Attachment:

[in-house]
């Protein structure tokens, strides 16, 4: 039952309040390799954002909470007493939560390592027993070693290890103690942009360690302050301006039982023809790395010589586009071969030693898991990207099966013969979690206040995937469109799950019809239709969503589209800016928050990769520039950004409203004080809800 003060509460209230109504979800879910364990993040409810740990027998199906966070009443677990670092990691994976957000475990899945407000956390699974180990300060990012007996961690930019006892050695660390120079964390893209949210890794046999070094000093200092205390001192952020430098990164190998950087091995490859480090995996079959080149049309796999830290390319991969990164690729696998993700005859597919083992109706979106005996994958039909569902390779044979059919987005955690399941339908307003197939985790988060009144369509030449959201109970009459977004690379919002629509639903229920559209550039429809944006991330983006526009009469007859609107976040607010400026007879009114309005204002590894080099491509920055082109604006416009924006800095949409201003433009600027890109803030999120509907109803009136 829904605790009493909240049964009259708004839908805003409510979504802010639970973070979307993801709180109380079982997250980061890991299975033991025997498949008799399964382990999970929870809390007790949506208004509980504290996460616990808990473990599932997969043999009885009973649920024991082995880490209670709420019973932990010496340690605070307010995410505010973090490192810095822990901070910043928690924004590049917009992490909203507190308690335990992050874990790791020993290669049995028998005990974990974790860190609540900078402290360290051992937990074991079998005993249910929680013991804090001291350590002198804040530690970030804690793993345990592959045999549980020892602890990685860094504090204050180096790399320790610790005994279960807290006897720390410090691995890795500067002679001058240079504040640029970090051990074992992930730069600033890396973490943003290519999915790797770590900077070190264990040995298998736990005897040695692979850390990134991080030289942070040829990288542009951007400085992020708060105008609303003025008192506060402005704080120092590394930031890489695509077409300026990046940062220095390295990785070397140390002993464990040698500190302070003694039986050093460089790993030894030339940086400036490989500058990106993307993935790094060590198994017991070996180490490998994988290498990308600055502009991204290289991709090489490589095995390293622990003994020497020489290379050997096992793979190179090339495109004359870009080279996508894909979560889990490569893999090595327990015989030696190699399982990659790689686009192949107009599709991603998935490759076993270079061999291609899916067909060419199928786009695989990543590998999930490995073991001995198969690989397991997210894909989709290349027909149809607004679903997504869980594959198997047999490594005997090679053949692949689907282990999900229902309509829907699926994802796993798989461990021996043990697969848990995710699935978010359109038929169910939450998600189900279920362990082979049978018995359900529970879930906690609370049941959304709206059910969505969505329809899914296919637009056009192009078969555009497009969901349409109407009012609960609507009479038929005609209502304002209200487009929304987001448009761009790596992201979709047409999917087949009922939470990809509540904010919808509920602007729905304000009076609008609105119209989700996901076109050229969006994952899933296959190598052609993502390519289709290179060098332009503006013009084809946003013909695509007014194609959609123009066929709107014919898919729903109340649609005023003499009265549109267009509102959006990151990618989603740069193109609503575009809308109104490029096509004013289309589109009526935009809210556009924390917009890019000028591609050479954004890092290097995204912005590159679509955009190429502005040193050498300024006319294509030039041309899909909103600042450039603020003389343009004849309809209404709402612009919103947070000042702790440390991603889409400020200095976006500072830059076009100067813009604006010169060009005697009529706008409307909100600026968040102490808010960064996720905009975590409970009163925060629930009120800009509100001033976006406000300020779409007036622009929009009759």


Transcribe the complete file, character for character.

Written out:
[in-house]
């Protein structure tokens, strides 16, 4: 039952309040390799954002909470007493939560390592027993070693290890103690942009360690302050301006039982023809790395010589586009071969030693898991990207099966013969979690206040995937469109799950019809239709969503589209800016928050990769520039950004409203004080809800 003060509460209230109504979800879910364990993040409810740990027998199906966070009443677990670092990691994976957000475990899945407000956390699974180990300060990012007996961690930019006892050695660390120079964390893209949210890794046999070094000093200092205390001192952020430098990164190998950087091995490859480090995996079959080149049309796999830290390319991969990164690729696998993700005859597919083992109706979106005996994958039909569902390779044979059919987005955690399941339908307003197939985790988060009144369509030449959201109970009459977004690379919002629509639903229920559209550039429809944006991330983006526009009469007859609107976040607010400026007879009114309005204002590894080099491509920055082109604006416009924006800095949409201003433009600027890109803030999120509907109803009136 829904605790009493909240049964009259708004839908805003409510979504802010639970973070979307993801709180109380079982997250980061890991299975033991025997498949008799399964382990999970929870809390007790949506208004509980504290996460616990808990473990599932997969043999009885009973649920024991082995880490209670709420019973932990010496340690605070307010995410505010973090490192810095822990901070910043928690924004590049917009992490909203507190308690335990992050874990790791020993290669049995028998005990974990974790860190609540900078402290360290051992937990074991079998005993249910929680013991804090001291350590002198804040530690970030804690793993345990592959045999549980020892602890990685860094504090204050180096790399320790610790005994279960807290006897720390410090691995890795500067002679001058240079504040640029970090051990074992992930730069600033890396973490943003290519999915790797770590900077070190264990040995298998736990005897040695692979850390990134991080030289942070040829990288542009951007400085992020708060105008609303003025008192506060402005704080120092590394930031890489695509077409300026990046940062220095390295990785070397140390002993464990040698500190302070003694039986050093460089790993030894030339940086400036490989500058990106993307993935790094060590198994017991070996180490490998994988290498990308600055502009991204290289991709090489490589095995390293622990003994020497020489290379050997096992793979190179090339495109004359870009080279996508894909979560889990490569893999090595327990015989030696190699399982990659790689686009192949107009599709991603998935490759076993270079061999291609899916067909060419199928786009695989990543590998999930490995073991001995198969690989397991997210894909989709290349027909149809607004679903997504869980594959198997047999490594005997090679053949692949689907282990999900229902309509829907699926994802796993798989461990021996043990697969848990995710699935978010359109038929169910939450998600189900279920362990082979049978018995359900529970879930906690609370049941959304709206059910969505969505329809899914296919637009056009192009078969555009497009969901349409109407009012609960609507009479038929005609209502304002209200487009929304987001448009761009790596992201979709047409999917087949009922939470990809509540904010919808509920602007729905304000009076609008609105119209989700996901076109050229969006994952899933296959190598052609993502390519289709290179060098332009503006013009084809946003013909695509007014194609959609123009066929709107014919898919729903109340649609005023003499009265549109267009509102959006990151990618989603740069193109609503575009809308109104490029096509004013289309589109009526935009809210556009924390917009890019000028591609050479954004890092290097995204912005590159679509955009190429502005040193050498300024006319294509030039041309899909909103600042450039603020003389343009004849309809209404709402612009919103947070000042702790440390991603889409400020200095976006500072830059076009100067813009604006010169060009005697009529706008409307909100600026968040102490808010960064996720905009975590409970009163925060629930009120800009509100001033976006406000300020779409007036622009929009009759």